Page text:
Palm rejection is reportedly on board the iPad Pro, but one recent hands-on impressions video didn’t showcase the feature at all. Is that a bad thing?
The iPad Pro is a big tablet, with a display that measures in at 12.9 inches, and for many people that’s enough of a reason to stress the tablet’s capabilities as a creative tool. Indeed, iPads have been used for years as digital canvases, letting artists create new content with popular apps whenever they want.
Of course, thanks to the Apple Pencil, the company’s stylus built specifically (for now) for the iPad Pro, its usefulness as a canvas is even more apparent. Even before Apple officially announced a launch date for the new tablet, the company took the tablet around to creative types and let them play around with it, along with the new Pencil, to see what they thought.
As part of that tour, the iPad Pro managed to land within the offices of Pixar, a company that’s well known for its creative attributes and artistic styling. Many within Pixar’s ranks were able to test out the iPad Pro and the Pencil, giving the thumbs up to Apple’s new devices.
One thing worth mentioning was Michael B. Johnson’s, a team lead at Pixar, and his comments regarding palm rejection – a feature that’s quite essential for drawing on a tablet, especially a tablet that’s focusing so heavily on being a creative tool. Johnson said that the palm rejection on the iPad Pro was “perfect,” which should be good news to any designers, illustrators and artists that plan on picking up the new tablet.
@kalmichael It has perfect palm rejection as far as we were able to see.
— Michael B. Johnson (@drwave) September 28, 2015
That hands-on time happened at the tail-end of September. I can’t help but think something has changed since then.
On November 9, Adobe released a quick video that showed some hands-on impressions from a wide range of artistic folks that got to play around with the iPad Pro and the Apple Pencil. During the video, the creatives rained praise down on the new tablet and its accessory, basically giving them a gold star for their capabilities.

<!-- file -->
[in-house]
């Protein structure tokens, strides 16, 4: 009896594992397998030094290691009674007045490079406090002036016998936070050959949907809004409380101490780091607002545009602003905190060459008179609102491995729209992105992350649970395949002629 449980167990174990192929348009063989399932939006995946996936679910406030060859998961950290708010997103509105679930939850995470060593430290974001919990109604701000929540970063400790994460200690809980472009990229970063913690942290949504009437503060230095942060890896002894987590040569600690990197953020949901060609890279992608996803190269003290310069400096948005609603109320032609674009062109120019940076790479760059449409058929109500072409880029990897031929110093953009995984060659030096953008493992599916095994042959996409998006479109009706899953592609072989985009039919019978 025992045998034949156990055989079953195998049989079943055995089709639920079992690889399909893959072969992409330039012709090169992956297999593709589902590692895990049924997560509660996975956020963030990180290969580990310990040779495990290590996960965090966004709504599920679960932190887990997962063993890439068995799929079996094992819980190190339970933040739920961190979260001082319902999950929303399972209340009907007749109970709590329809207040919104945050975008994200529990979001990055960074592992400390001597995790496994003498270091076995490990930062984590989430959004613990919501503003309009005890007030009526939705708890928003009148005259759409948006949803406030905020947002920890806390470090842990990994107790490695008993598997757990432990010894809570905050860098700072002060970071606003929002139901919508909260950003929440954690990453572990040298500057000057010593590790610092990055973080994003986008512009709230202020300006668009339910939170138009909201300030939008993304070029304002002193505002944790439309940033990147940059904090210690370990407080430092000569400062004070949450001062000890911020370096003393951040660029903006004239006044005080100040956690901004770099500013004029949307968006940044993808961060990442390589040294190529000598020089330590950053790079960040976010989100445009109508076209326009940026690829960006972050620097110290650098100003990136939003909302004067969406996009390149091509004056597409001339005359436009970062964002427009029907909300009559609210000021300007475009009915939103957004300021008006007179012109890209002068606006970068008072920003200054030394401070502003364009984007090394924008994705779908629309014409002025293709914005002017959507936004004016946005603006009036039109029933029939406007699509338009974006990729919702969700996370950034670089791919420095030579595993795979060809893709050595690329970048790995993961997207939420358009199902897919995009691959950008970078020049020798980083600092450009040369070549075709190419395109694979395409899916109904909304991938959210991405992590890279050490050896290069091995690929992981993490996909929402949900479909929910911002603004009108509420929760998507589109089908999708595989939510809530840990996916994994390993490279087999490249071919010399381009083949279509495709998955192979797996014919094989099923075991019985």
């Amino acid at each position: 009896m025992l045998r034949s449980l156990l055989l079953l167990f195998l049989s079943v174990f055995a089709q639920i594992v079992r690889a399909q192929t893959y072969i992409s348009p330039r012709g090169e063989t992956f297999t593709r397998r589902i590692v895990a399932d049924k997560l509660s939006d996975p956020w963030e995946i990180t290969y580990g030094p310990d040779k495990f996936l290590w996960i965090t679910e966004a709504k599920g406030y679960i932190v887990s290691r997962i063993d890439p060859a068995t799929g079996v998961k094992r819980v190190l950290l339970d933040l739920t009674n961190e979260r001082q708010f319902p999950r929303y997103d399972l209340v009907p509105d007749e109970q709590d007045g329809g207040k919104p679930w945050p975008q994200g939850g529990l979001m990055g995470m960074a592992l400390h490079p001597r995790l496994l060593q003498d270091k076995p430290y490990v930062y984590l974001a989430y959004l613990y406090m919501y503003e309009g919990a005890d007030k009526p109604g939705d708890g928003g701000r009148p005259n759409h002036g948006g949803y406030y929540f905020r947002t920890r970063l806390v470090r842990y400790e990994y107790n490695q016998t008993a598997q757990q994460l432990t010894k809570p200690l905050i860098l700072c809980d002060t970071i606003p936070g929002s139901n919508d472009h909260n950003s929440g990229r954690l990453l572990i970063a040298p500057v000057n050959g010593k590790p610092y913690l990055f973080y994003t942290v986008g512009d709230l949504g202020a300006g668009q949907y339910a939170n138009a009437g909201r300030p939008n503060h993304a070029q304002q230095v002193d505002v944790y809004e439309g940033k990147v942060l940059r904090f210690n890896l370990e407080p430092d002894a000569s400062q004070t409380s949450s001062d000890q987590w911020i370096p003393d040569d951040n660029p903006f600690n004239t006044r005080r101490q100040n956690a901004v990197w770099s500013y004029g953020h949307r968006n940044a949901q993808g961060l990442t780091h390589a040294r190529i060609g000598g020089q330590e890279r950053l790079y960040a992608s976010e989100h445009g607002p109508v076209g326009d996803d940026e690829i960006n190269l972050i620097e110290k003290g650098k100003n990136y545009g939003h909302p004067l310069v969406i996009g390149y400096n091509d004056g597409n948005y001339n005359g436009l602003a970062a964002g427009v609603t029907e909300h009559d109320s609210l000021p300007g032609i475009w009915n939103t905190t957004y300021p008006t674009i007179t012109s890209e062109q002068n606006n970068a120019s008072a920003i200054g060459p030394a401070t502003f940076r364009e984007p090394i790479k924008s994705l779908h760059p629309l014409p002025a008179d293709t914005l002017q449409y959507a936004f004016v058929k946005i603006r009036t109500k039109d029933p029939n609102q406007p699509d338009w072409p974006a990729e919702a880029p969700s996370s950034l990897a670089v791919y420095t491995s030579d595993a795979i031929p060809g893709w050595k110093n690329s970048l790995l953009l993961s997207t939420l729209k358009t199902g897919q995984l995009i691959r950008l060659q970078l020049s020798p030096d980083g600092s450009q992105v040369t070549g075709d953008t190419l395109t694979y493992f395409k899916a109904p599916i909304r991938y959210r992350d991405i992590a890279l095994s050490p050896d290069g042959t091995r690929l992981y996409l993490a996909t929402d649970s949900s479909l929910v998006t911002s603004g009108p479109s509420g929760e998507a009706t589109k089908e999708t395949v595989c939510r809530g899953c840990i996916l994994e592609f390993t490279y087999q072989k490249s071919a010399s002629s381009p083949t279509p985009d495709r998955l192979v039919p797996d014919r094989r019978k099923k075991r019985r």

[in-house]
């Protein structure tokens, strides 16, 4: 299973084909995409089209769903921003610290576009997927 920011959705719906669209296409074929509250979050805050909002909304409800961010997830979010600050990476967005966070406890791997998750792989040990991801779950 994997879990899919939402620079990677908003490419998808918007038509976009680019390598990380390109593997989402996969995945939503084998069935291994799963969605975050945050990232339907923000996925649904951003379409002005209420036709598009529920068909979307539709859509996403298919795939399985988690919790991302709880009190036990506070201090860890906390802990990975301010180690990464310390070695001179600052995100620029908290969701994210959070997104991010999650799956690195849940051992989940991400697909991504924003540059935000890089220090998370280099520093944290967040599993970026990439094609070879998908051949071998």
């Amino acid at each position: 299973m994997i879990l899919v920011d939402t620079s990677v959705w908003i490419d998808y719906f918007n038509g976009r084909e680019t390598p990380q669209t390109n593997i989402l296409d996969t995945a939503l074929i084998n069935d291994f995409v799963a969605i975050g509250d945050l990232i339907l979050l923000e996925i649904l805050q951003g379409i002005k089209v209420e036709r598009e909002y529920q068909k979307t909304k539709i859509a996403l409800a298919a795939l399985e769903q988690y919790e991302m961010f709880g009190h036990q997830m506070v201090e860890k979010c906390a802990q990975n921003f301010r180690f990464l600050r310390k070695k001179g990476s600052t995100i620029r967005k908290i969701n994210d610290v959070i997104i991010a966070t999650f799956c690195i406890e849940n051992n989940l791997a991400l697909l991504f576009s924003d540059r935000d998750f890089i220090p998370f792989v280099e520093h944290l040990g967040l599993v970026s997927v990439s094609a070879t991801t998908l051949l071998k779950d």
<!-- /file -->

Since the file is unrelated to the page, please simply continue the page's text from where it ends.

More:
And yet, something stuck out to me. The only real thing to catch my attention in the video, actually. Throughout the whole thing Adobe is not shy about showing the artists using the Pencil on the iPad Pro, creating beautiful pieces of artwork as they do. The trouble with this is the fact that none of the artists are putting their wrists or palms down on the iPad Pro’s display while they’re using the Pencil.
One of the artists gets pretty close, but it’s certainly not close enough. In fact, as you watch the video, which you can just below, check out the extent these artists are going not to put their wrists or palms on the display.
In some instances it makes sense, especially with the use of brushes and water color, where one might want that angle, but that’s certainly not the case all the time. I’ve now watched the video a few times and I can’t help but think that the only reasons the majority of these creatives aren’t putting their wrists or palms on the display while they work with the Pencil is because they were told not to.
It’s certainly possible that the video isn’t meant to show this feature, but considering the size of the iPad Pro, putting one’s wrist or palm on the display while working just seems natural. Comfortable, even. And in most cases presented in this video not doing that seemed unnatural. Worse, for a tablet that has such a big focus on being a tool to create art, this seems like a huge feature that can’t go wrong when it finally gets into the hands of owners out in the real world.
It’s worth noting that creatives at Disney spent some time with the iPad Pro, too, and they were just as impressed with palm rejection, too. With that in mind, this video from Adobe could be showing us that Apple didn’t want palm rejection shown off in this specific instance, and that’s it. That the feature is still working perfectly and no one should be alarmed of an important missing feature.
As someone who plans to pick up the iPad Pro, the Pencil, and drawing as often as I can, the fact that no artists were resting their wrists or palms on the Pro’s display while using the Pencil really stood out to me. Here’s hoping that it’s nothing to worry about.
Do you plan on picking up the iPad Pro and Pencil?